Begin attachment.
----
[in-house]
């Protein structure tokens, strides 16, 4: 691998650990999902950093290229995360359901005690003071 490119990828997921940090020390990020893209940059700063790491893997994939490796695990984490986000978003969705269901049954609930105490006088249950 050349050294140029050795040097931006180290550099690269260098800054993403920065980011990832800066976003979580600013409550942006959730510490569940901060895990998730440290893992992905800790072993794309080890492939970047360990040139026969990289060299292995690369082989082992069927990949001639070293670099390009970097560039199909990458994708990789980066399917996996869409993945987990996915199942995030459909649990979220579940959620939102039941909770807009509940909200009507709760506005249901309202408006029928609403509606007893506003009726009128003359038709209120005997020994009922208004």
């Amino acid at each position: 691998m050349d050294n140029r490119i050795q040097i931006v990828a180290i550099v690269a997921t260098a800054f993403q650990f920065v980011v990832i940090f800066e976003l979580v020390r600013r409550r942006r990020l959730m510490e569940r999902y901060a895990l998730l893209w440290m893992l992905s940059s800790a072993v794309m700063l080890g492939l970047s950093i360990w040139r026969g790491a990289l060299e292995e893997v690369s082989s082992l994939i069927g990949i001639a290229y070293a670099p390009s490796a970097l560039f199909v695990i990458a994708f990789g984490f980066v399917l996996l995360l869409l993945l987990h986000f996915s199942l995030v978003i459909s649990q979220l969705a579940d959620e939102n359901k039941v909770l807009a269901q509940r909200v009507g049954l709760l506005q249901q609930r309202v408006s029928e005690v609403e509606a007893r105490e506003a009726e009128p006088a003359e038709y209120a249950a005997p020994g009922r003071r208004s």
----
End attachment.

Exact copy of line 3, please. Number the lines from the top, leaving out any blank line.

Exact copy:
């Amino acid at each position: 691998m050349d050294n140029r490119i050795q040097i931006v990828a180290i550099v690269a997921t260098a800054f993403q650990f920065v980011v990832i940090f800066e976003l979580v020390r600013r409550r942006r990020l959730m510490e569940r999902y901060a895990l998730l893209w440290m893992l992905s940059s800790a072993v794309m700063l080890g492939l970047s950093i360990w040139r026969g790491a990289l060299e292995e893997v690369s082989s082992l994939i069927g990949i001639a290229y070293a670099p390009s490796a970097l560039f199909v695990i990458a994708f990789g984490f980066v399917l996996l995360l869409l993945l987990h986000f996915s199942l995030v978003i459909s649990q979220l969705a579940d959620e939102n359901k039941v909770l807009a269901q509940r909200v009507g049954l709760l506005q249901q609930r309202v408006s029928e005690v609403e509606a007893r105490e506003a009726e009128p006088a003359e038709y209120a249950a005997p020994g009922r003071r208004s």